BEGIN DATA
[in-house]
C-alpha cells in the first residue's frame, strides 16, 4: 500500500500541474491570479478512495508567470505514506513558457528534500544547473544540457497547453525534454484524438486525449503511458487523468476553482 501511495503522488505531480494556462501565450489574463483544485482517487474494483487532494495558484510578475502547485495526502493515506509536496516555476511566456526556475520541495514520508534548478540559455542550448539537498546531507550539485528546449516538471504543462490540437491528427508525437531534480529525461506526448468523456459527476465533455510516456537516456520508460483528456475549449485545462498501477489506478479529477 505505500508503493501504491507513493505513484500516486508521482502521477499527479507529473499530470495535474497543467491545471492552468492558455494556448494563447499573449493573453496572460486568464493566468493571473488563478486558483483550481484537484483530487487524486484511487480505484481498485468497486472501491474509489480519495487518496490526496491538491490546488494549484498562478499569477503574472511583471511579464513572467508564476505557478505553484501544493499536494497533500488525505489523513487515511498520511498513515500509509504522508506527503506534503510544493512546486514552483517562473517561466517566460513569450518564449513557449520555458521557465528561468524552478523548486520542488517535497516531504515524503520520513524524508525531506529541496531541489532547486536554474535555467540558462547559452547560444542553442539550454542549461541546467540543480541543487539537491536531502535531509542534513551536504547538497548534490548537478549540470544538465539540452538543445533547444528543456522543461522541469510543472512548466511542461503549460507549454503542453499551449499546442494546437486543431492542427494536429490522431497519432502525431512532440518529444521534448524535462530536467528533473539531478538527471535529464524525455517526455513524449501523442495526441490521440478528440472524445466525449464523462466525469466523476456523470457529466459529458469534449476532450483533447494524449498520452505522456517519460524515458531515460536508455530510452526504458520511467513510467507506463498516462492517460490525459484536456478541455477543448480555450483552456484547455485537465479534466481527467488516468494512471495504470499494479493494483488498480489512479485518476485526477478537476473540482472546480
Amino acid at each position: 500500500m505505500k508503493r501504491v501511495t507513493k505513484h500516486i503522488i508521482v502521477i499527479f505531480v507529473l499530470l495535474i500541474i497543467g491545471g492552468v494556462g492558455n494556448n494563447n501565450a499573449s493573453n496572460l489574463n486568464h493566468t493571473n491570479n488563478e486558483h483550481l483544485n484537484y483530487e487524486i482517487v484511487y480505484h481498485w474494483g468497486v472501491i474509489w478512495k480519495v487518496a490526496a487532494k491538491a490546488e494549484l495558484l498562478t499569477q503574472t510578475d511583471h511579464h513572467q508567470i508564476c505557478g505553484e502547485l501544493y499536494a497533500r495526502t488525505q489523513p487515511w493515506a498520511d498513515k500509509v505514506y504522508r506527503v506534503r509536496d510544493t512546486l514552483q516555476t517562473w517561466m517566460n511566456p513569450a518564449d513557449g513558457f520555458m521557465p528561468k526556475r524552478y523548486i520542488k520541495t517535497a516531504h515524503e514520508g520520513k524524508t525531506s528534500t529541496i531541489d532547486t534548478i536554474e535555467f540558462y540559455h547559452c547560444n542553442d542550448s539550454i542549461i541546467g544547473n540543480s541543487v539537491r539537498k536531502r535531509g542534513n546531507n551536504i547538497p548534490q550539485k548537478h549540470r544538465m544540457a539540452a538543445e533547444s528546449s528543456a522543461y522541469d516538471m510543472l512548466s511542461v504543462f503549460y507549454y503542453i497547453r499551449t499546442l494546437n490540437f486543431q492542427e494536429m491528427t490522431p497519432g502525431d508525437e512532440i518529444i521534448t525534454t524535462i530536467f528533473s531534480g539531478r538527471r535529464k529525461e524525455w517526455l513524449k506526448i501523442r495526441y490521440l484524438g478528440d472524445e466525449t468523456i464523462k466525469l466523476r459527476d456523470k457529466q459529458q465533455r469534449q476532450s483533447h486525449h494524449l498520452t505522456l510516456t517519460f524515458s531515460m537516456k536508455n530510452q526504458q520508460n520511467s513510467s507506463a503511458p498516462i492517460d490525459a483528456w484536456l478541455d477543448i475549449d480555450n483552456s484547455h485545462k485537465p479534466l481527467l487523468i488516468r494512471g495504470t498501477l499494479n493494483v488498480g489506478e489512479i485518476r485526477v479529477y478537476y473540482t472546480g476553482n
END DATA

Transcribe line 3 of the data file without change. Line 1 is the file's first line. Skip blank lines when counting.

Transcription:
Amino acid at each position: 500500500m505505500k508503493r501504491v501511495t507513493k505513484h500516486i503522488i508521482v502521477i499527479f505531480v507529473l499530470l495535474i500541474i497543467g491545471g492552468v494556462g492558455n494556448n494563447n501565450a499573449s493573453n496572460l489574463n486568464h493566468t493571473n491570479n488563478e486558483h483550481l483544485n484537484y483530487e487524486i482517487v484511487y480505484h481498485w474494483g468497486v472501491i474509489w478512495k480519495v487518496a490526496a487532494k491538491a490546488e494549484l495558484l498562478t499569477q503574472t510578475d511583471h511579464h513572467q508567470i508564476c505557478g505553484e502547485l501544493y499536494a497533500r495526502t488525505q489523513p487515511w493515506a498520511d498513515k500509509v505514506y504522508r506527503v506534503r509536496d510544493t512546486l514552483q516555476t517562473w517561466m517566460n511566456p513569450a518564449d513557449g513558457f520555458m521557465p528561468k526556475r524552478y523548486i520542488k520541495t517535497a516531504h515524503e514520508g520520513k524524508t525531506s528534500t529541496i531541489d532547486t534548478i536554474e535555467f540558462y540559455h547559452c547560444n542553442d542550448s539550454i542549461i541546467g544547473n540543480s541543487v539537491r539537498k536531502r535531509g542534513n546531507n551536504i547538497p548534490q550539485k548537478h549540470r544538465m544540457a539540452a538543445e533547444s528546449s528543456a522543461y522541469d516538471m510543472l512548466s511542461v504543462f503549460y507549454y503542453i497547453r499551449t499546442l494546437n490540437f486543431q492542427e494536429m491528427t490522431p497519432g502525431d508525437e512532440i518529444i521534448t525534454t524535462i530536467f528533473s531534480g539531478r538527471r535529464k529525461e524525455w517526455l513524449k506526448i501523442r495526441y490521440l484524438g478528440d472524445e466525449t468523456i464523462k466525469l466523476r459527476d456523470k457529466q459529458q465533455r469534449q476532450s483533447h486525449h494524449l498520452t505522456l510516456t517519460f524515458s531515460m537516456k536508455n530510452q526504458q520508460n520511467s513510467s507506463a503511458p498516462i492517460d490525459a483528456w484536456l478541455d477543448i475549449d480555450n483552456s484547455h485545462k485537465p479534466l481527467l487523468i488516468r494512471g495504470t498501477l499494479n493494483v488498480g489506478e489512479i485518476r485526477v479529477y478537476y473540482t472546480g476553482n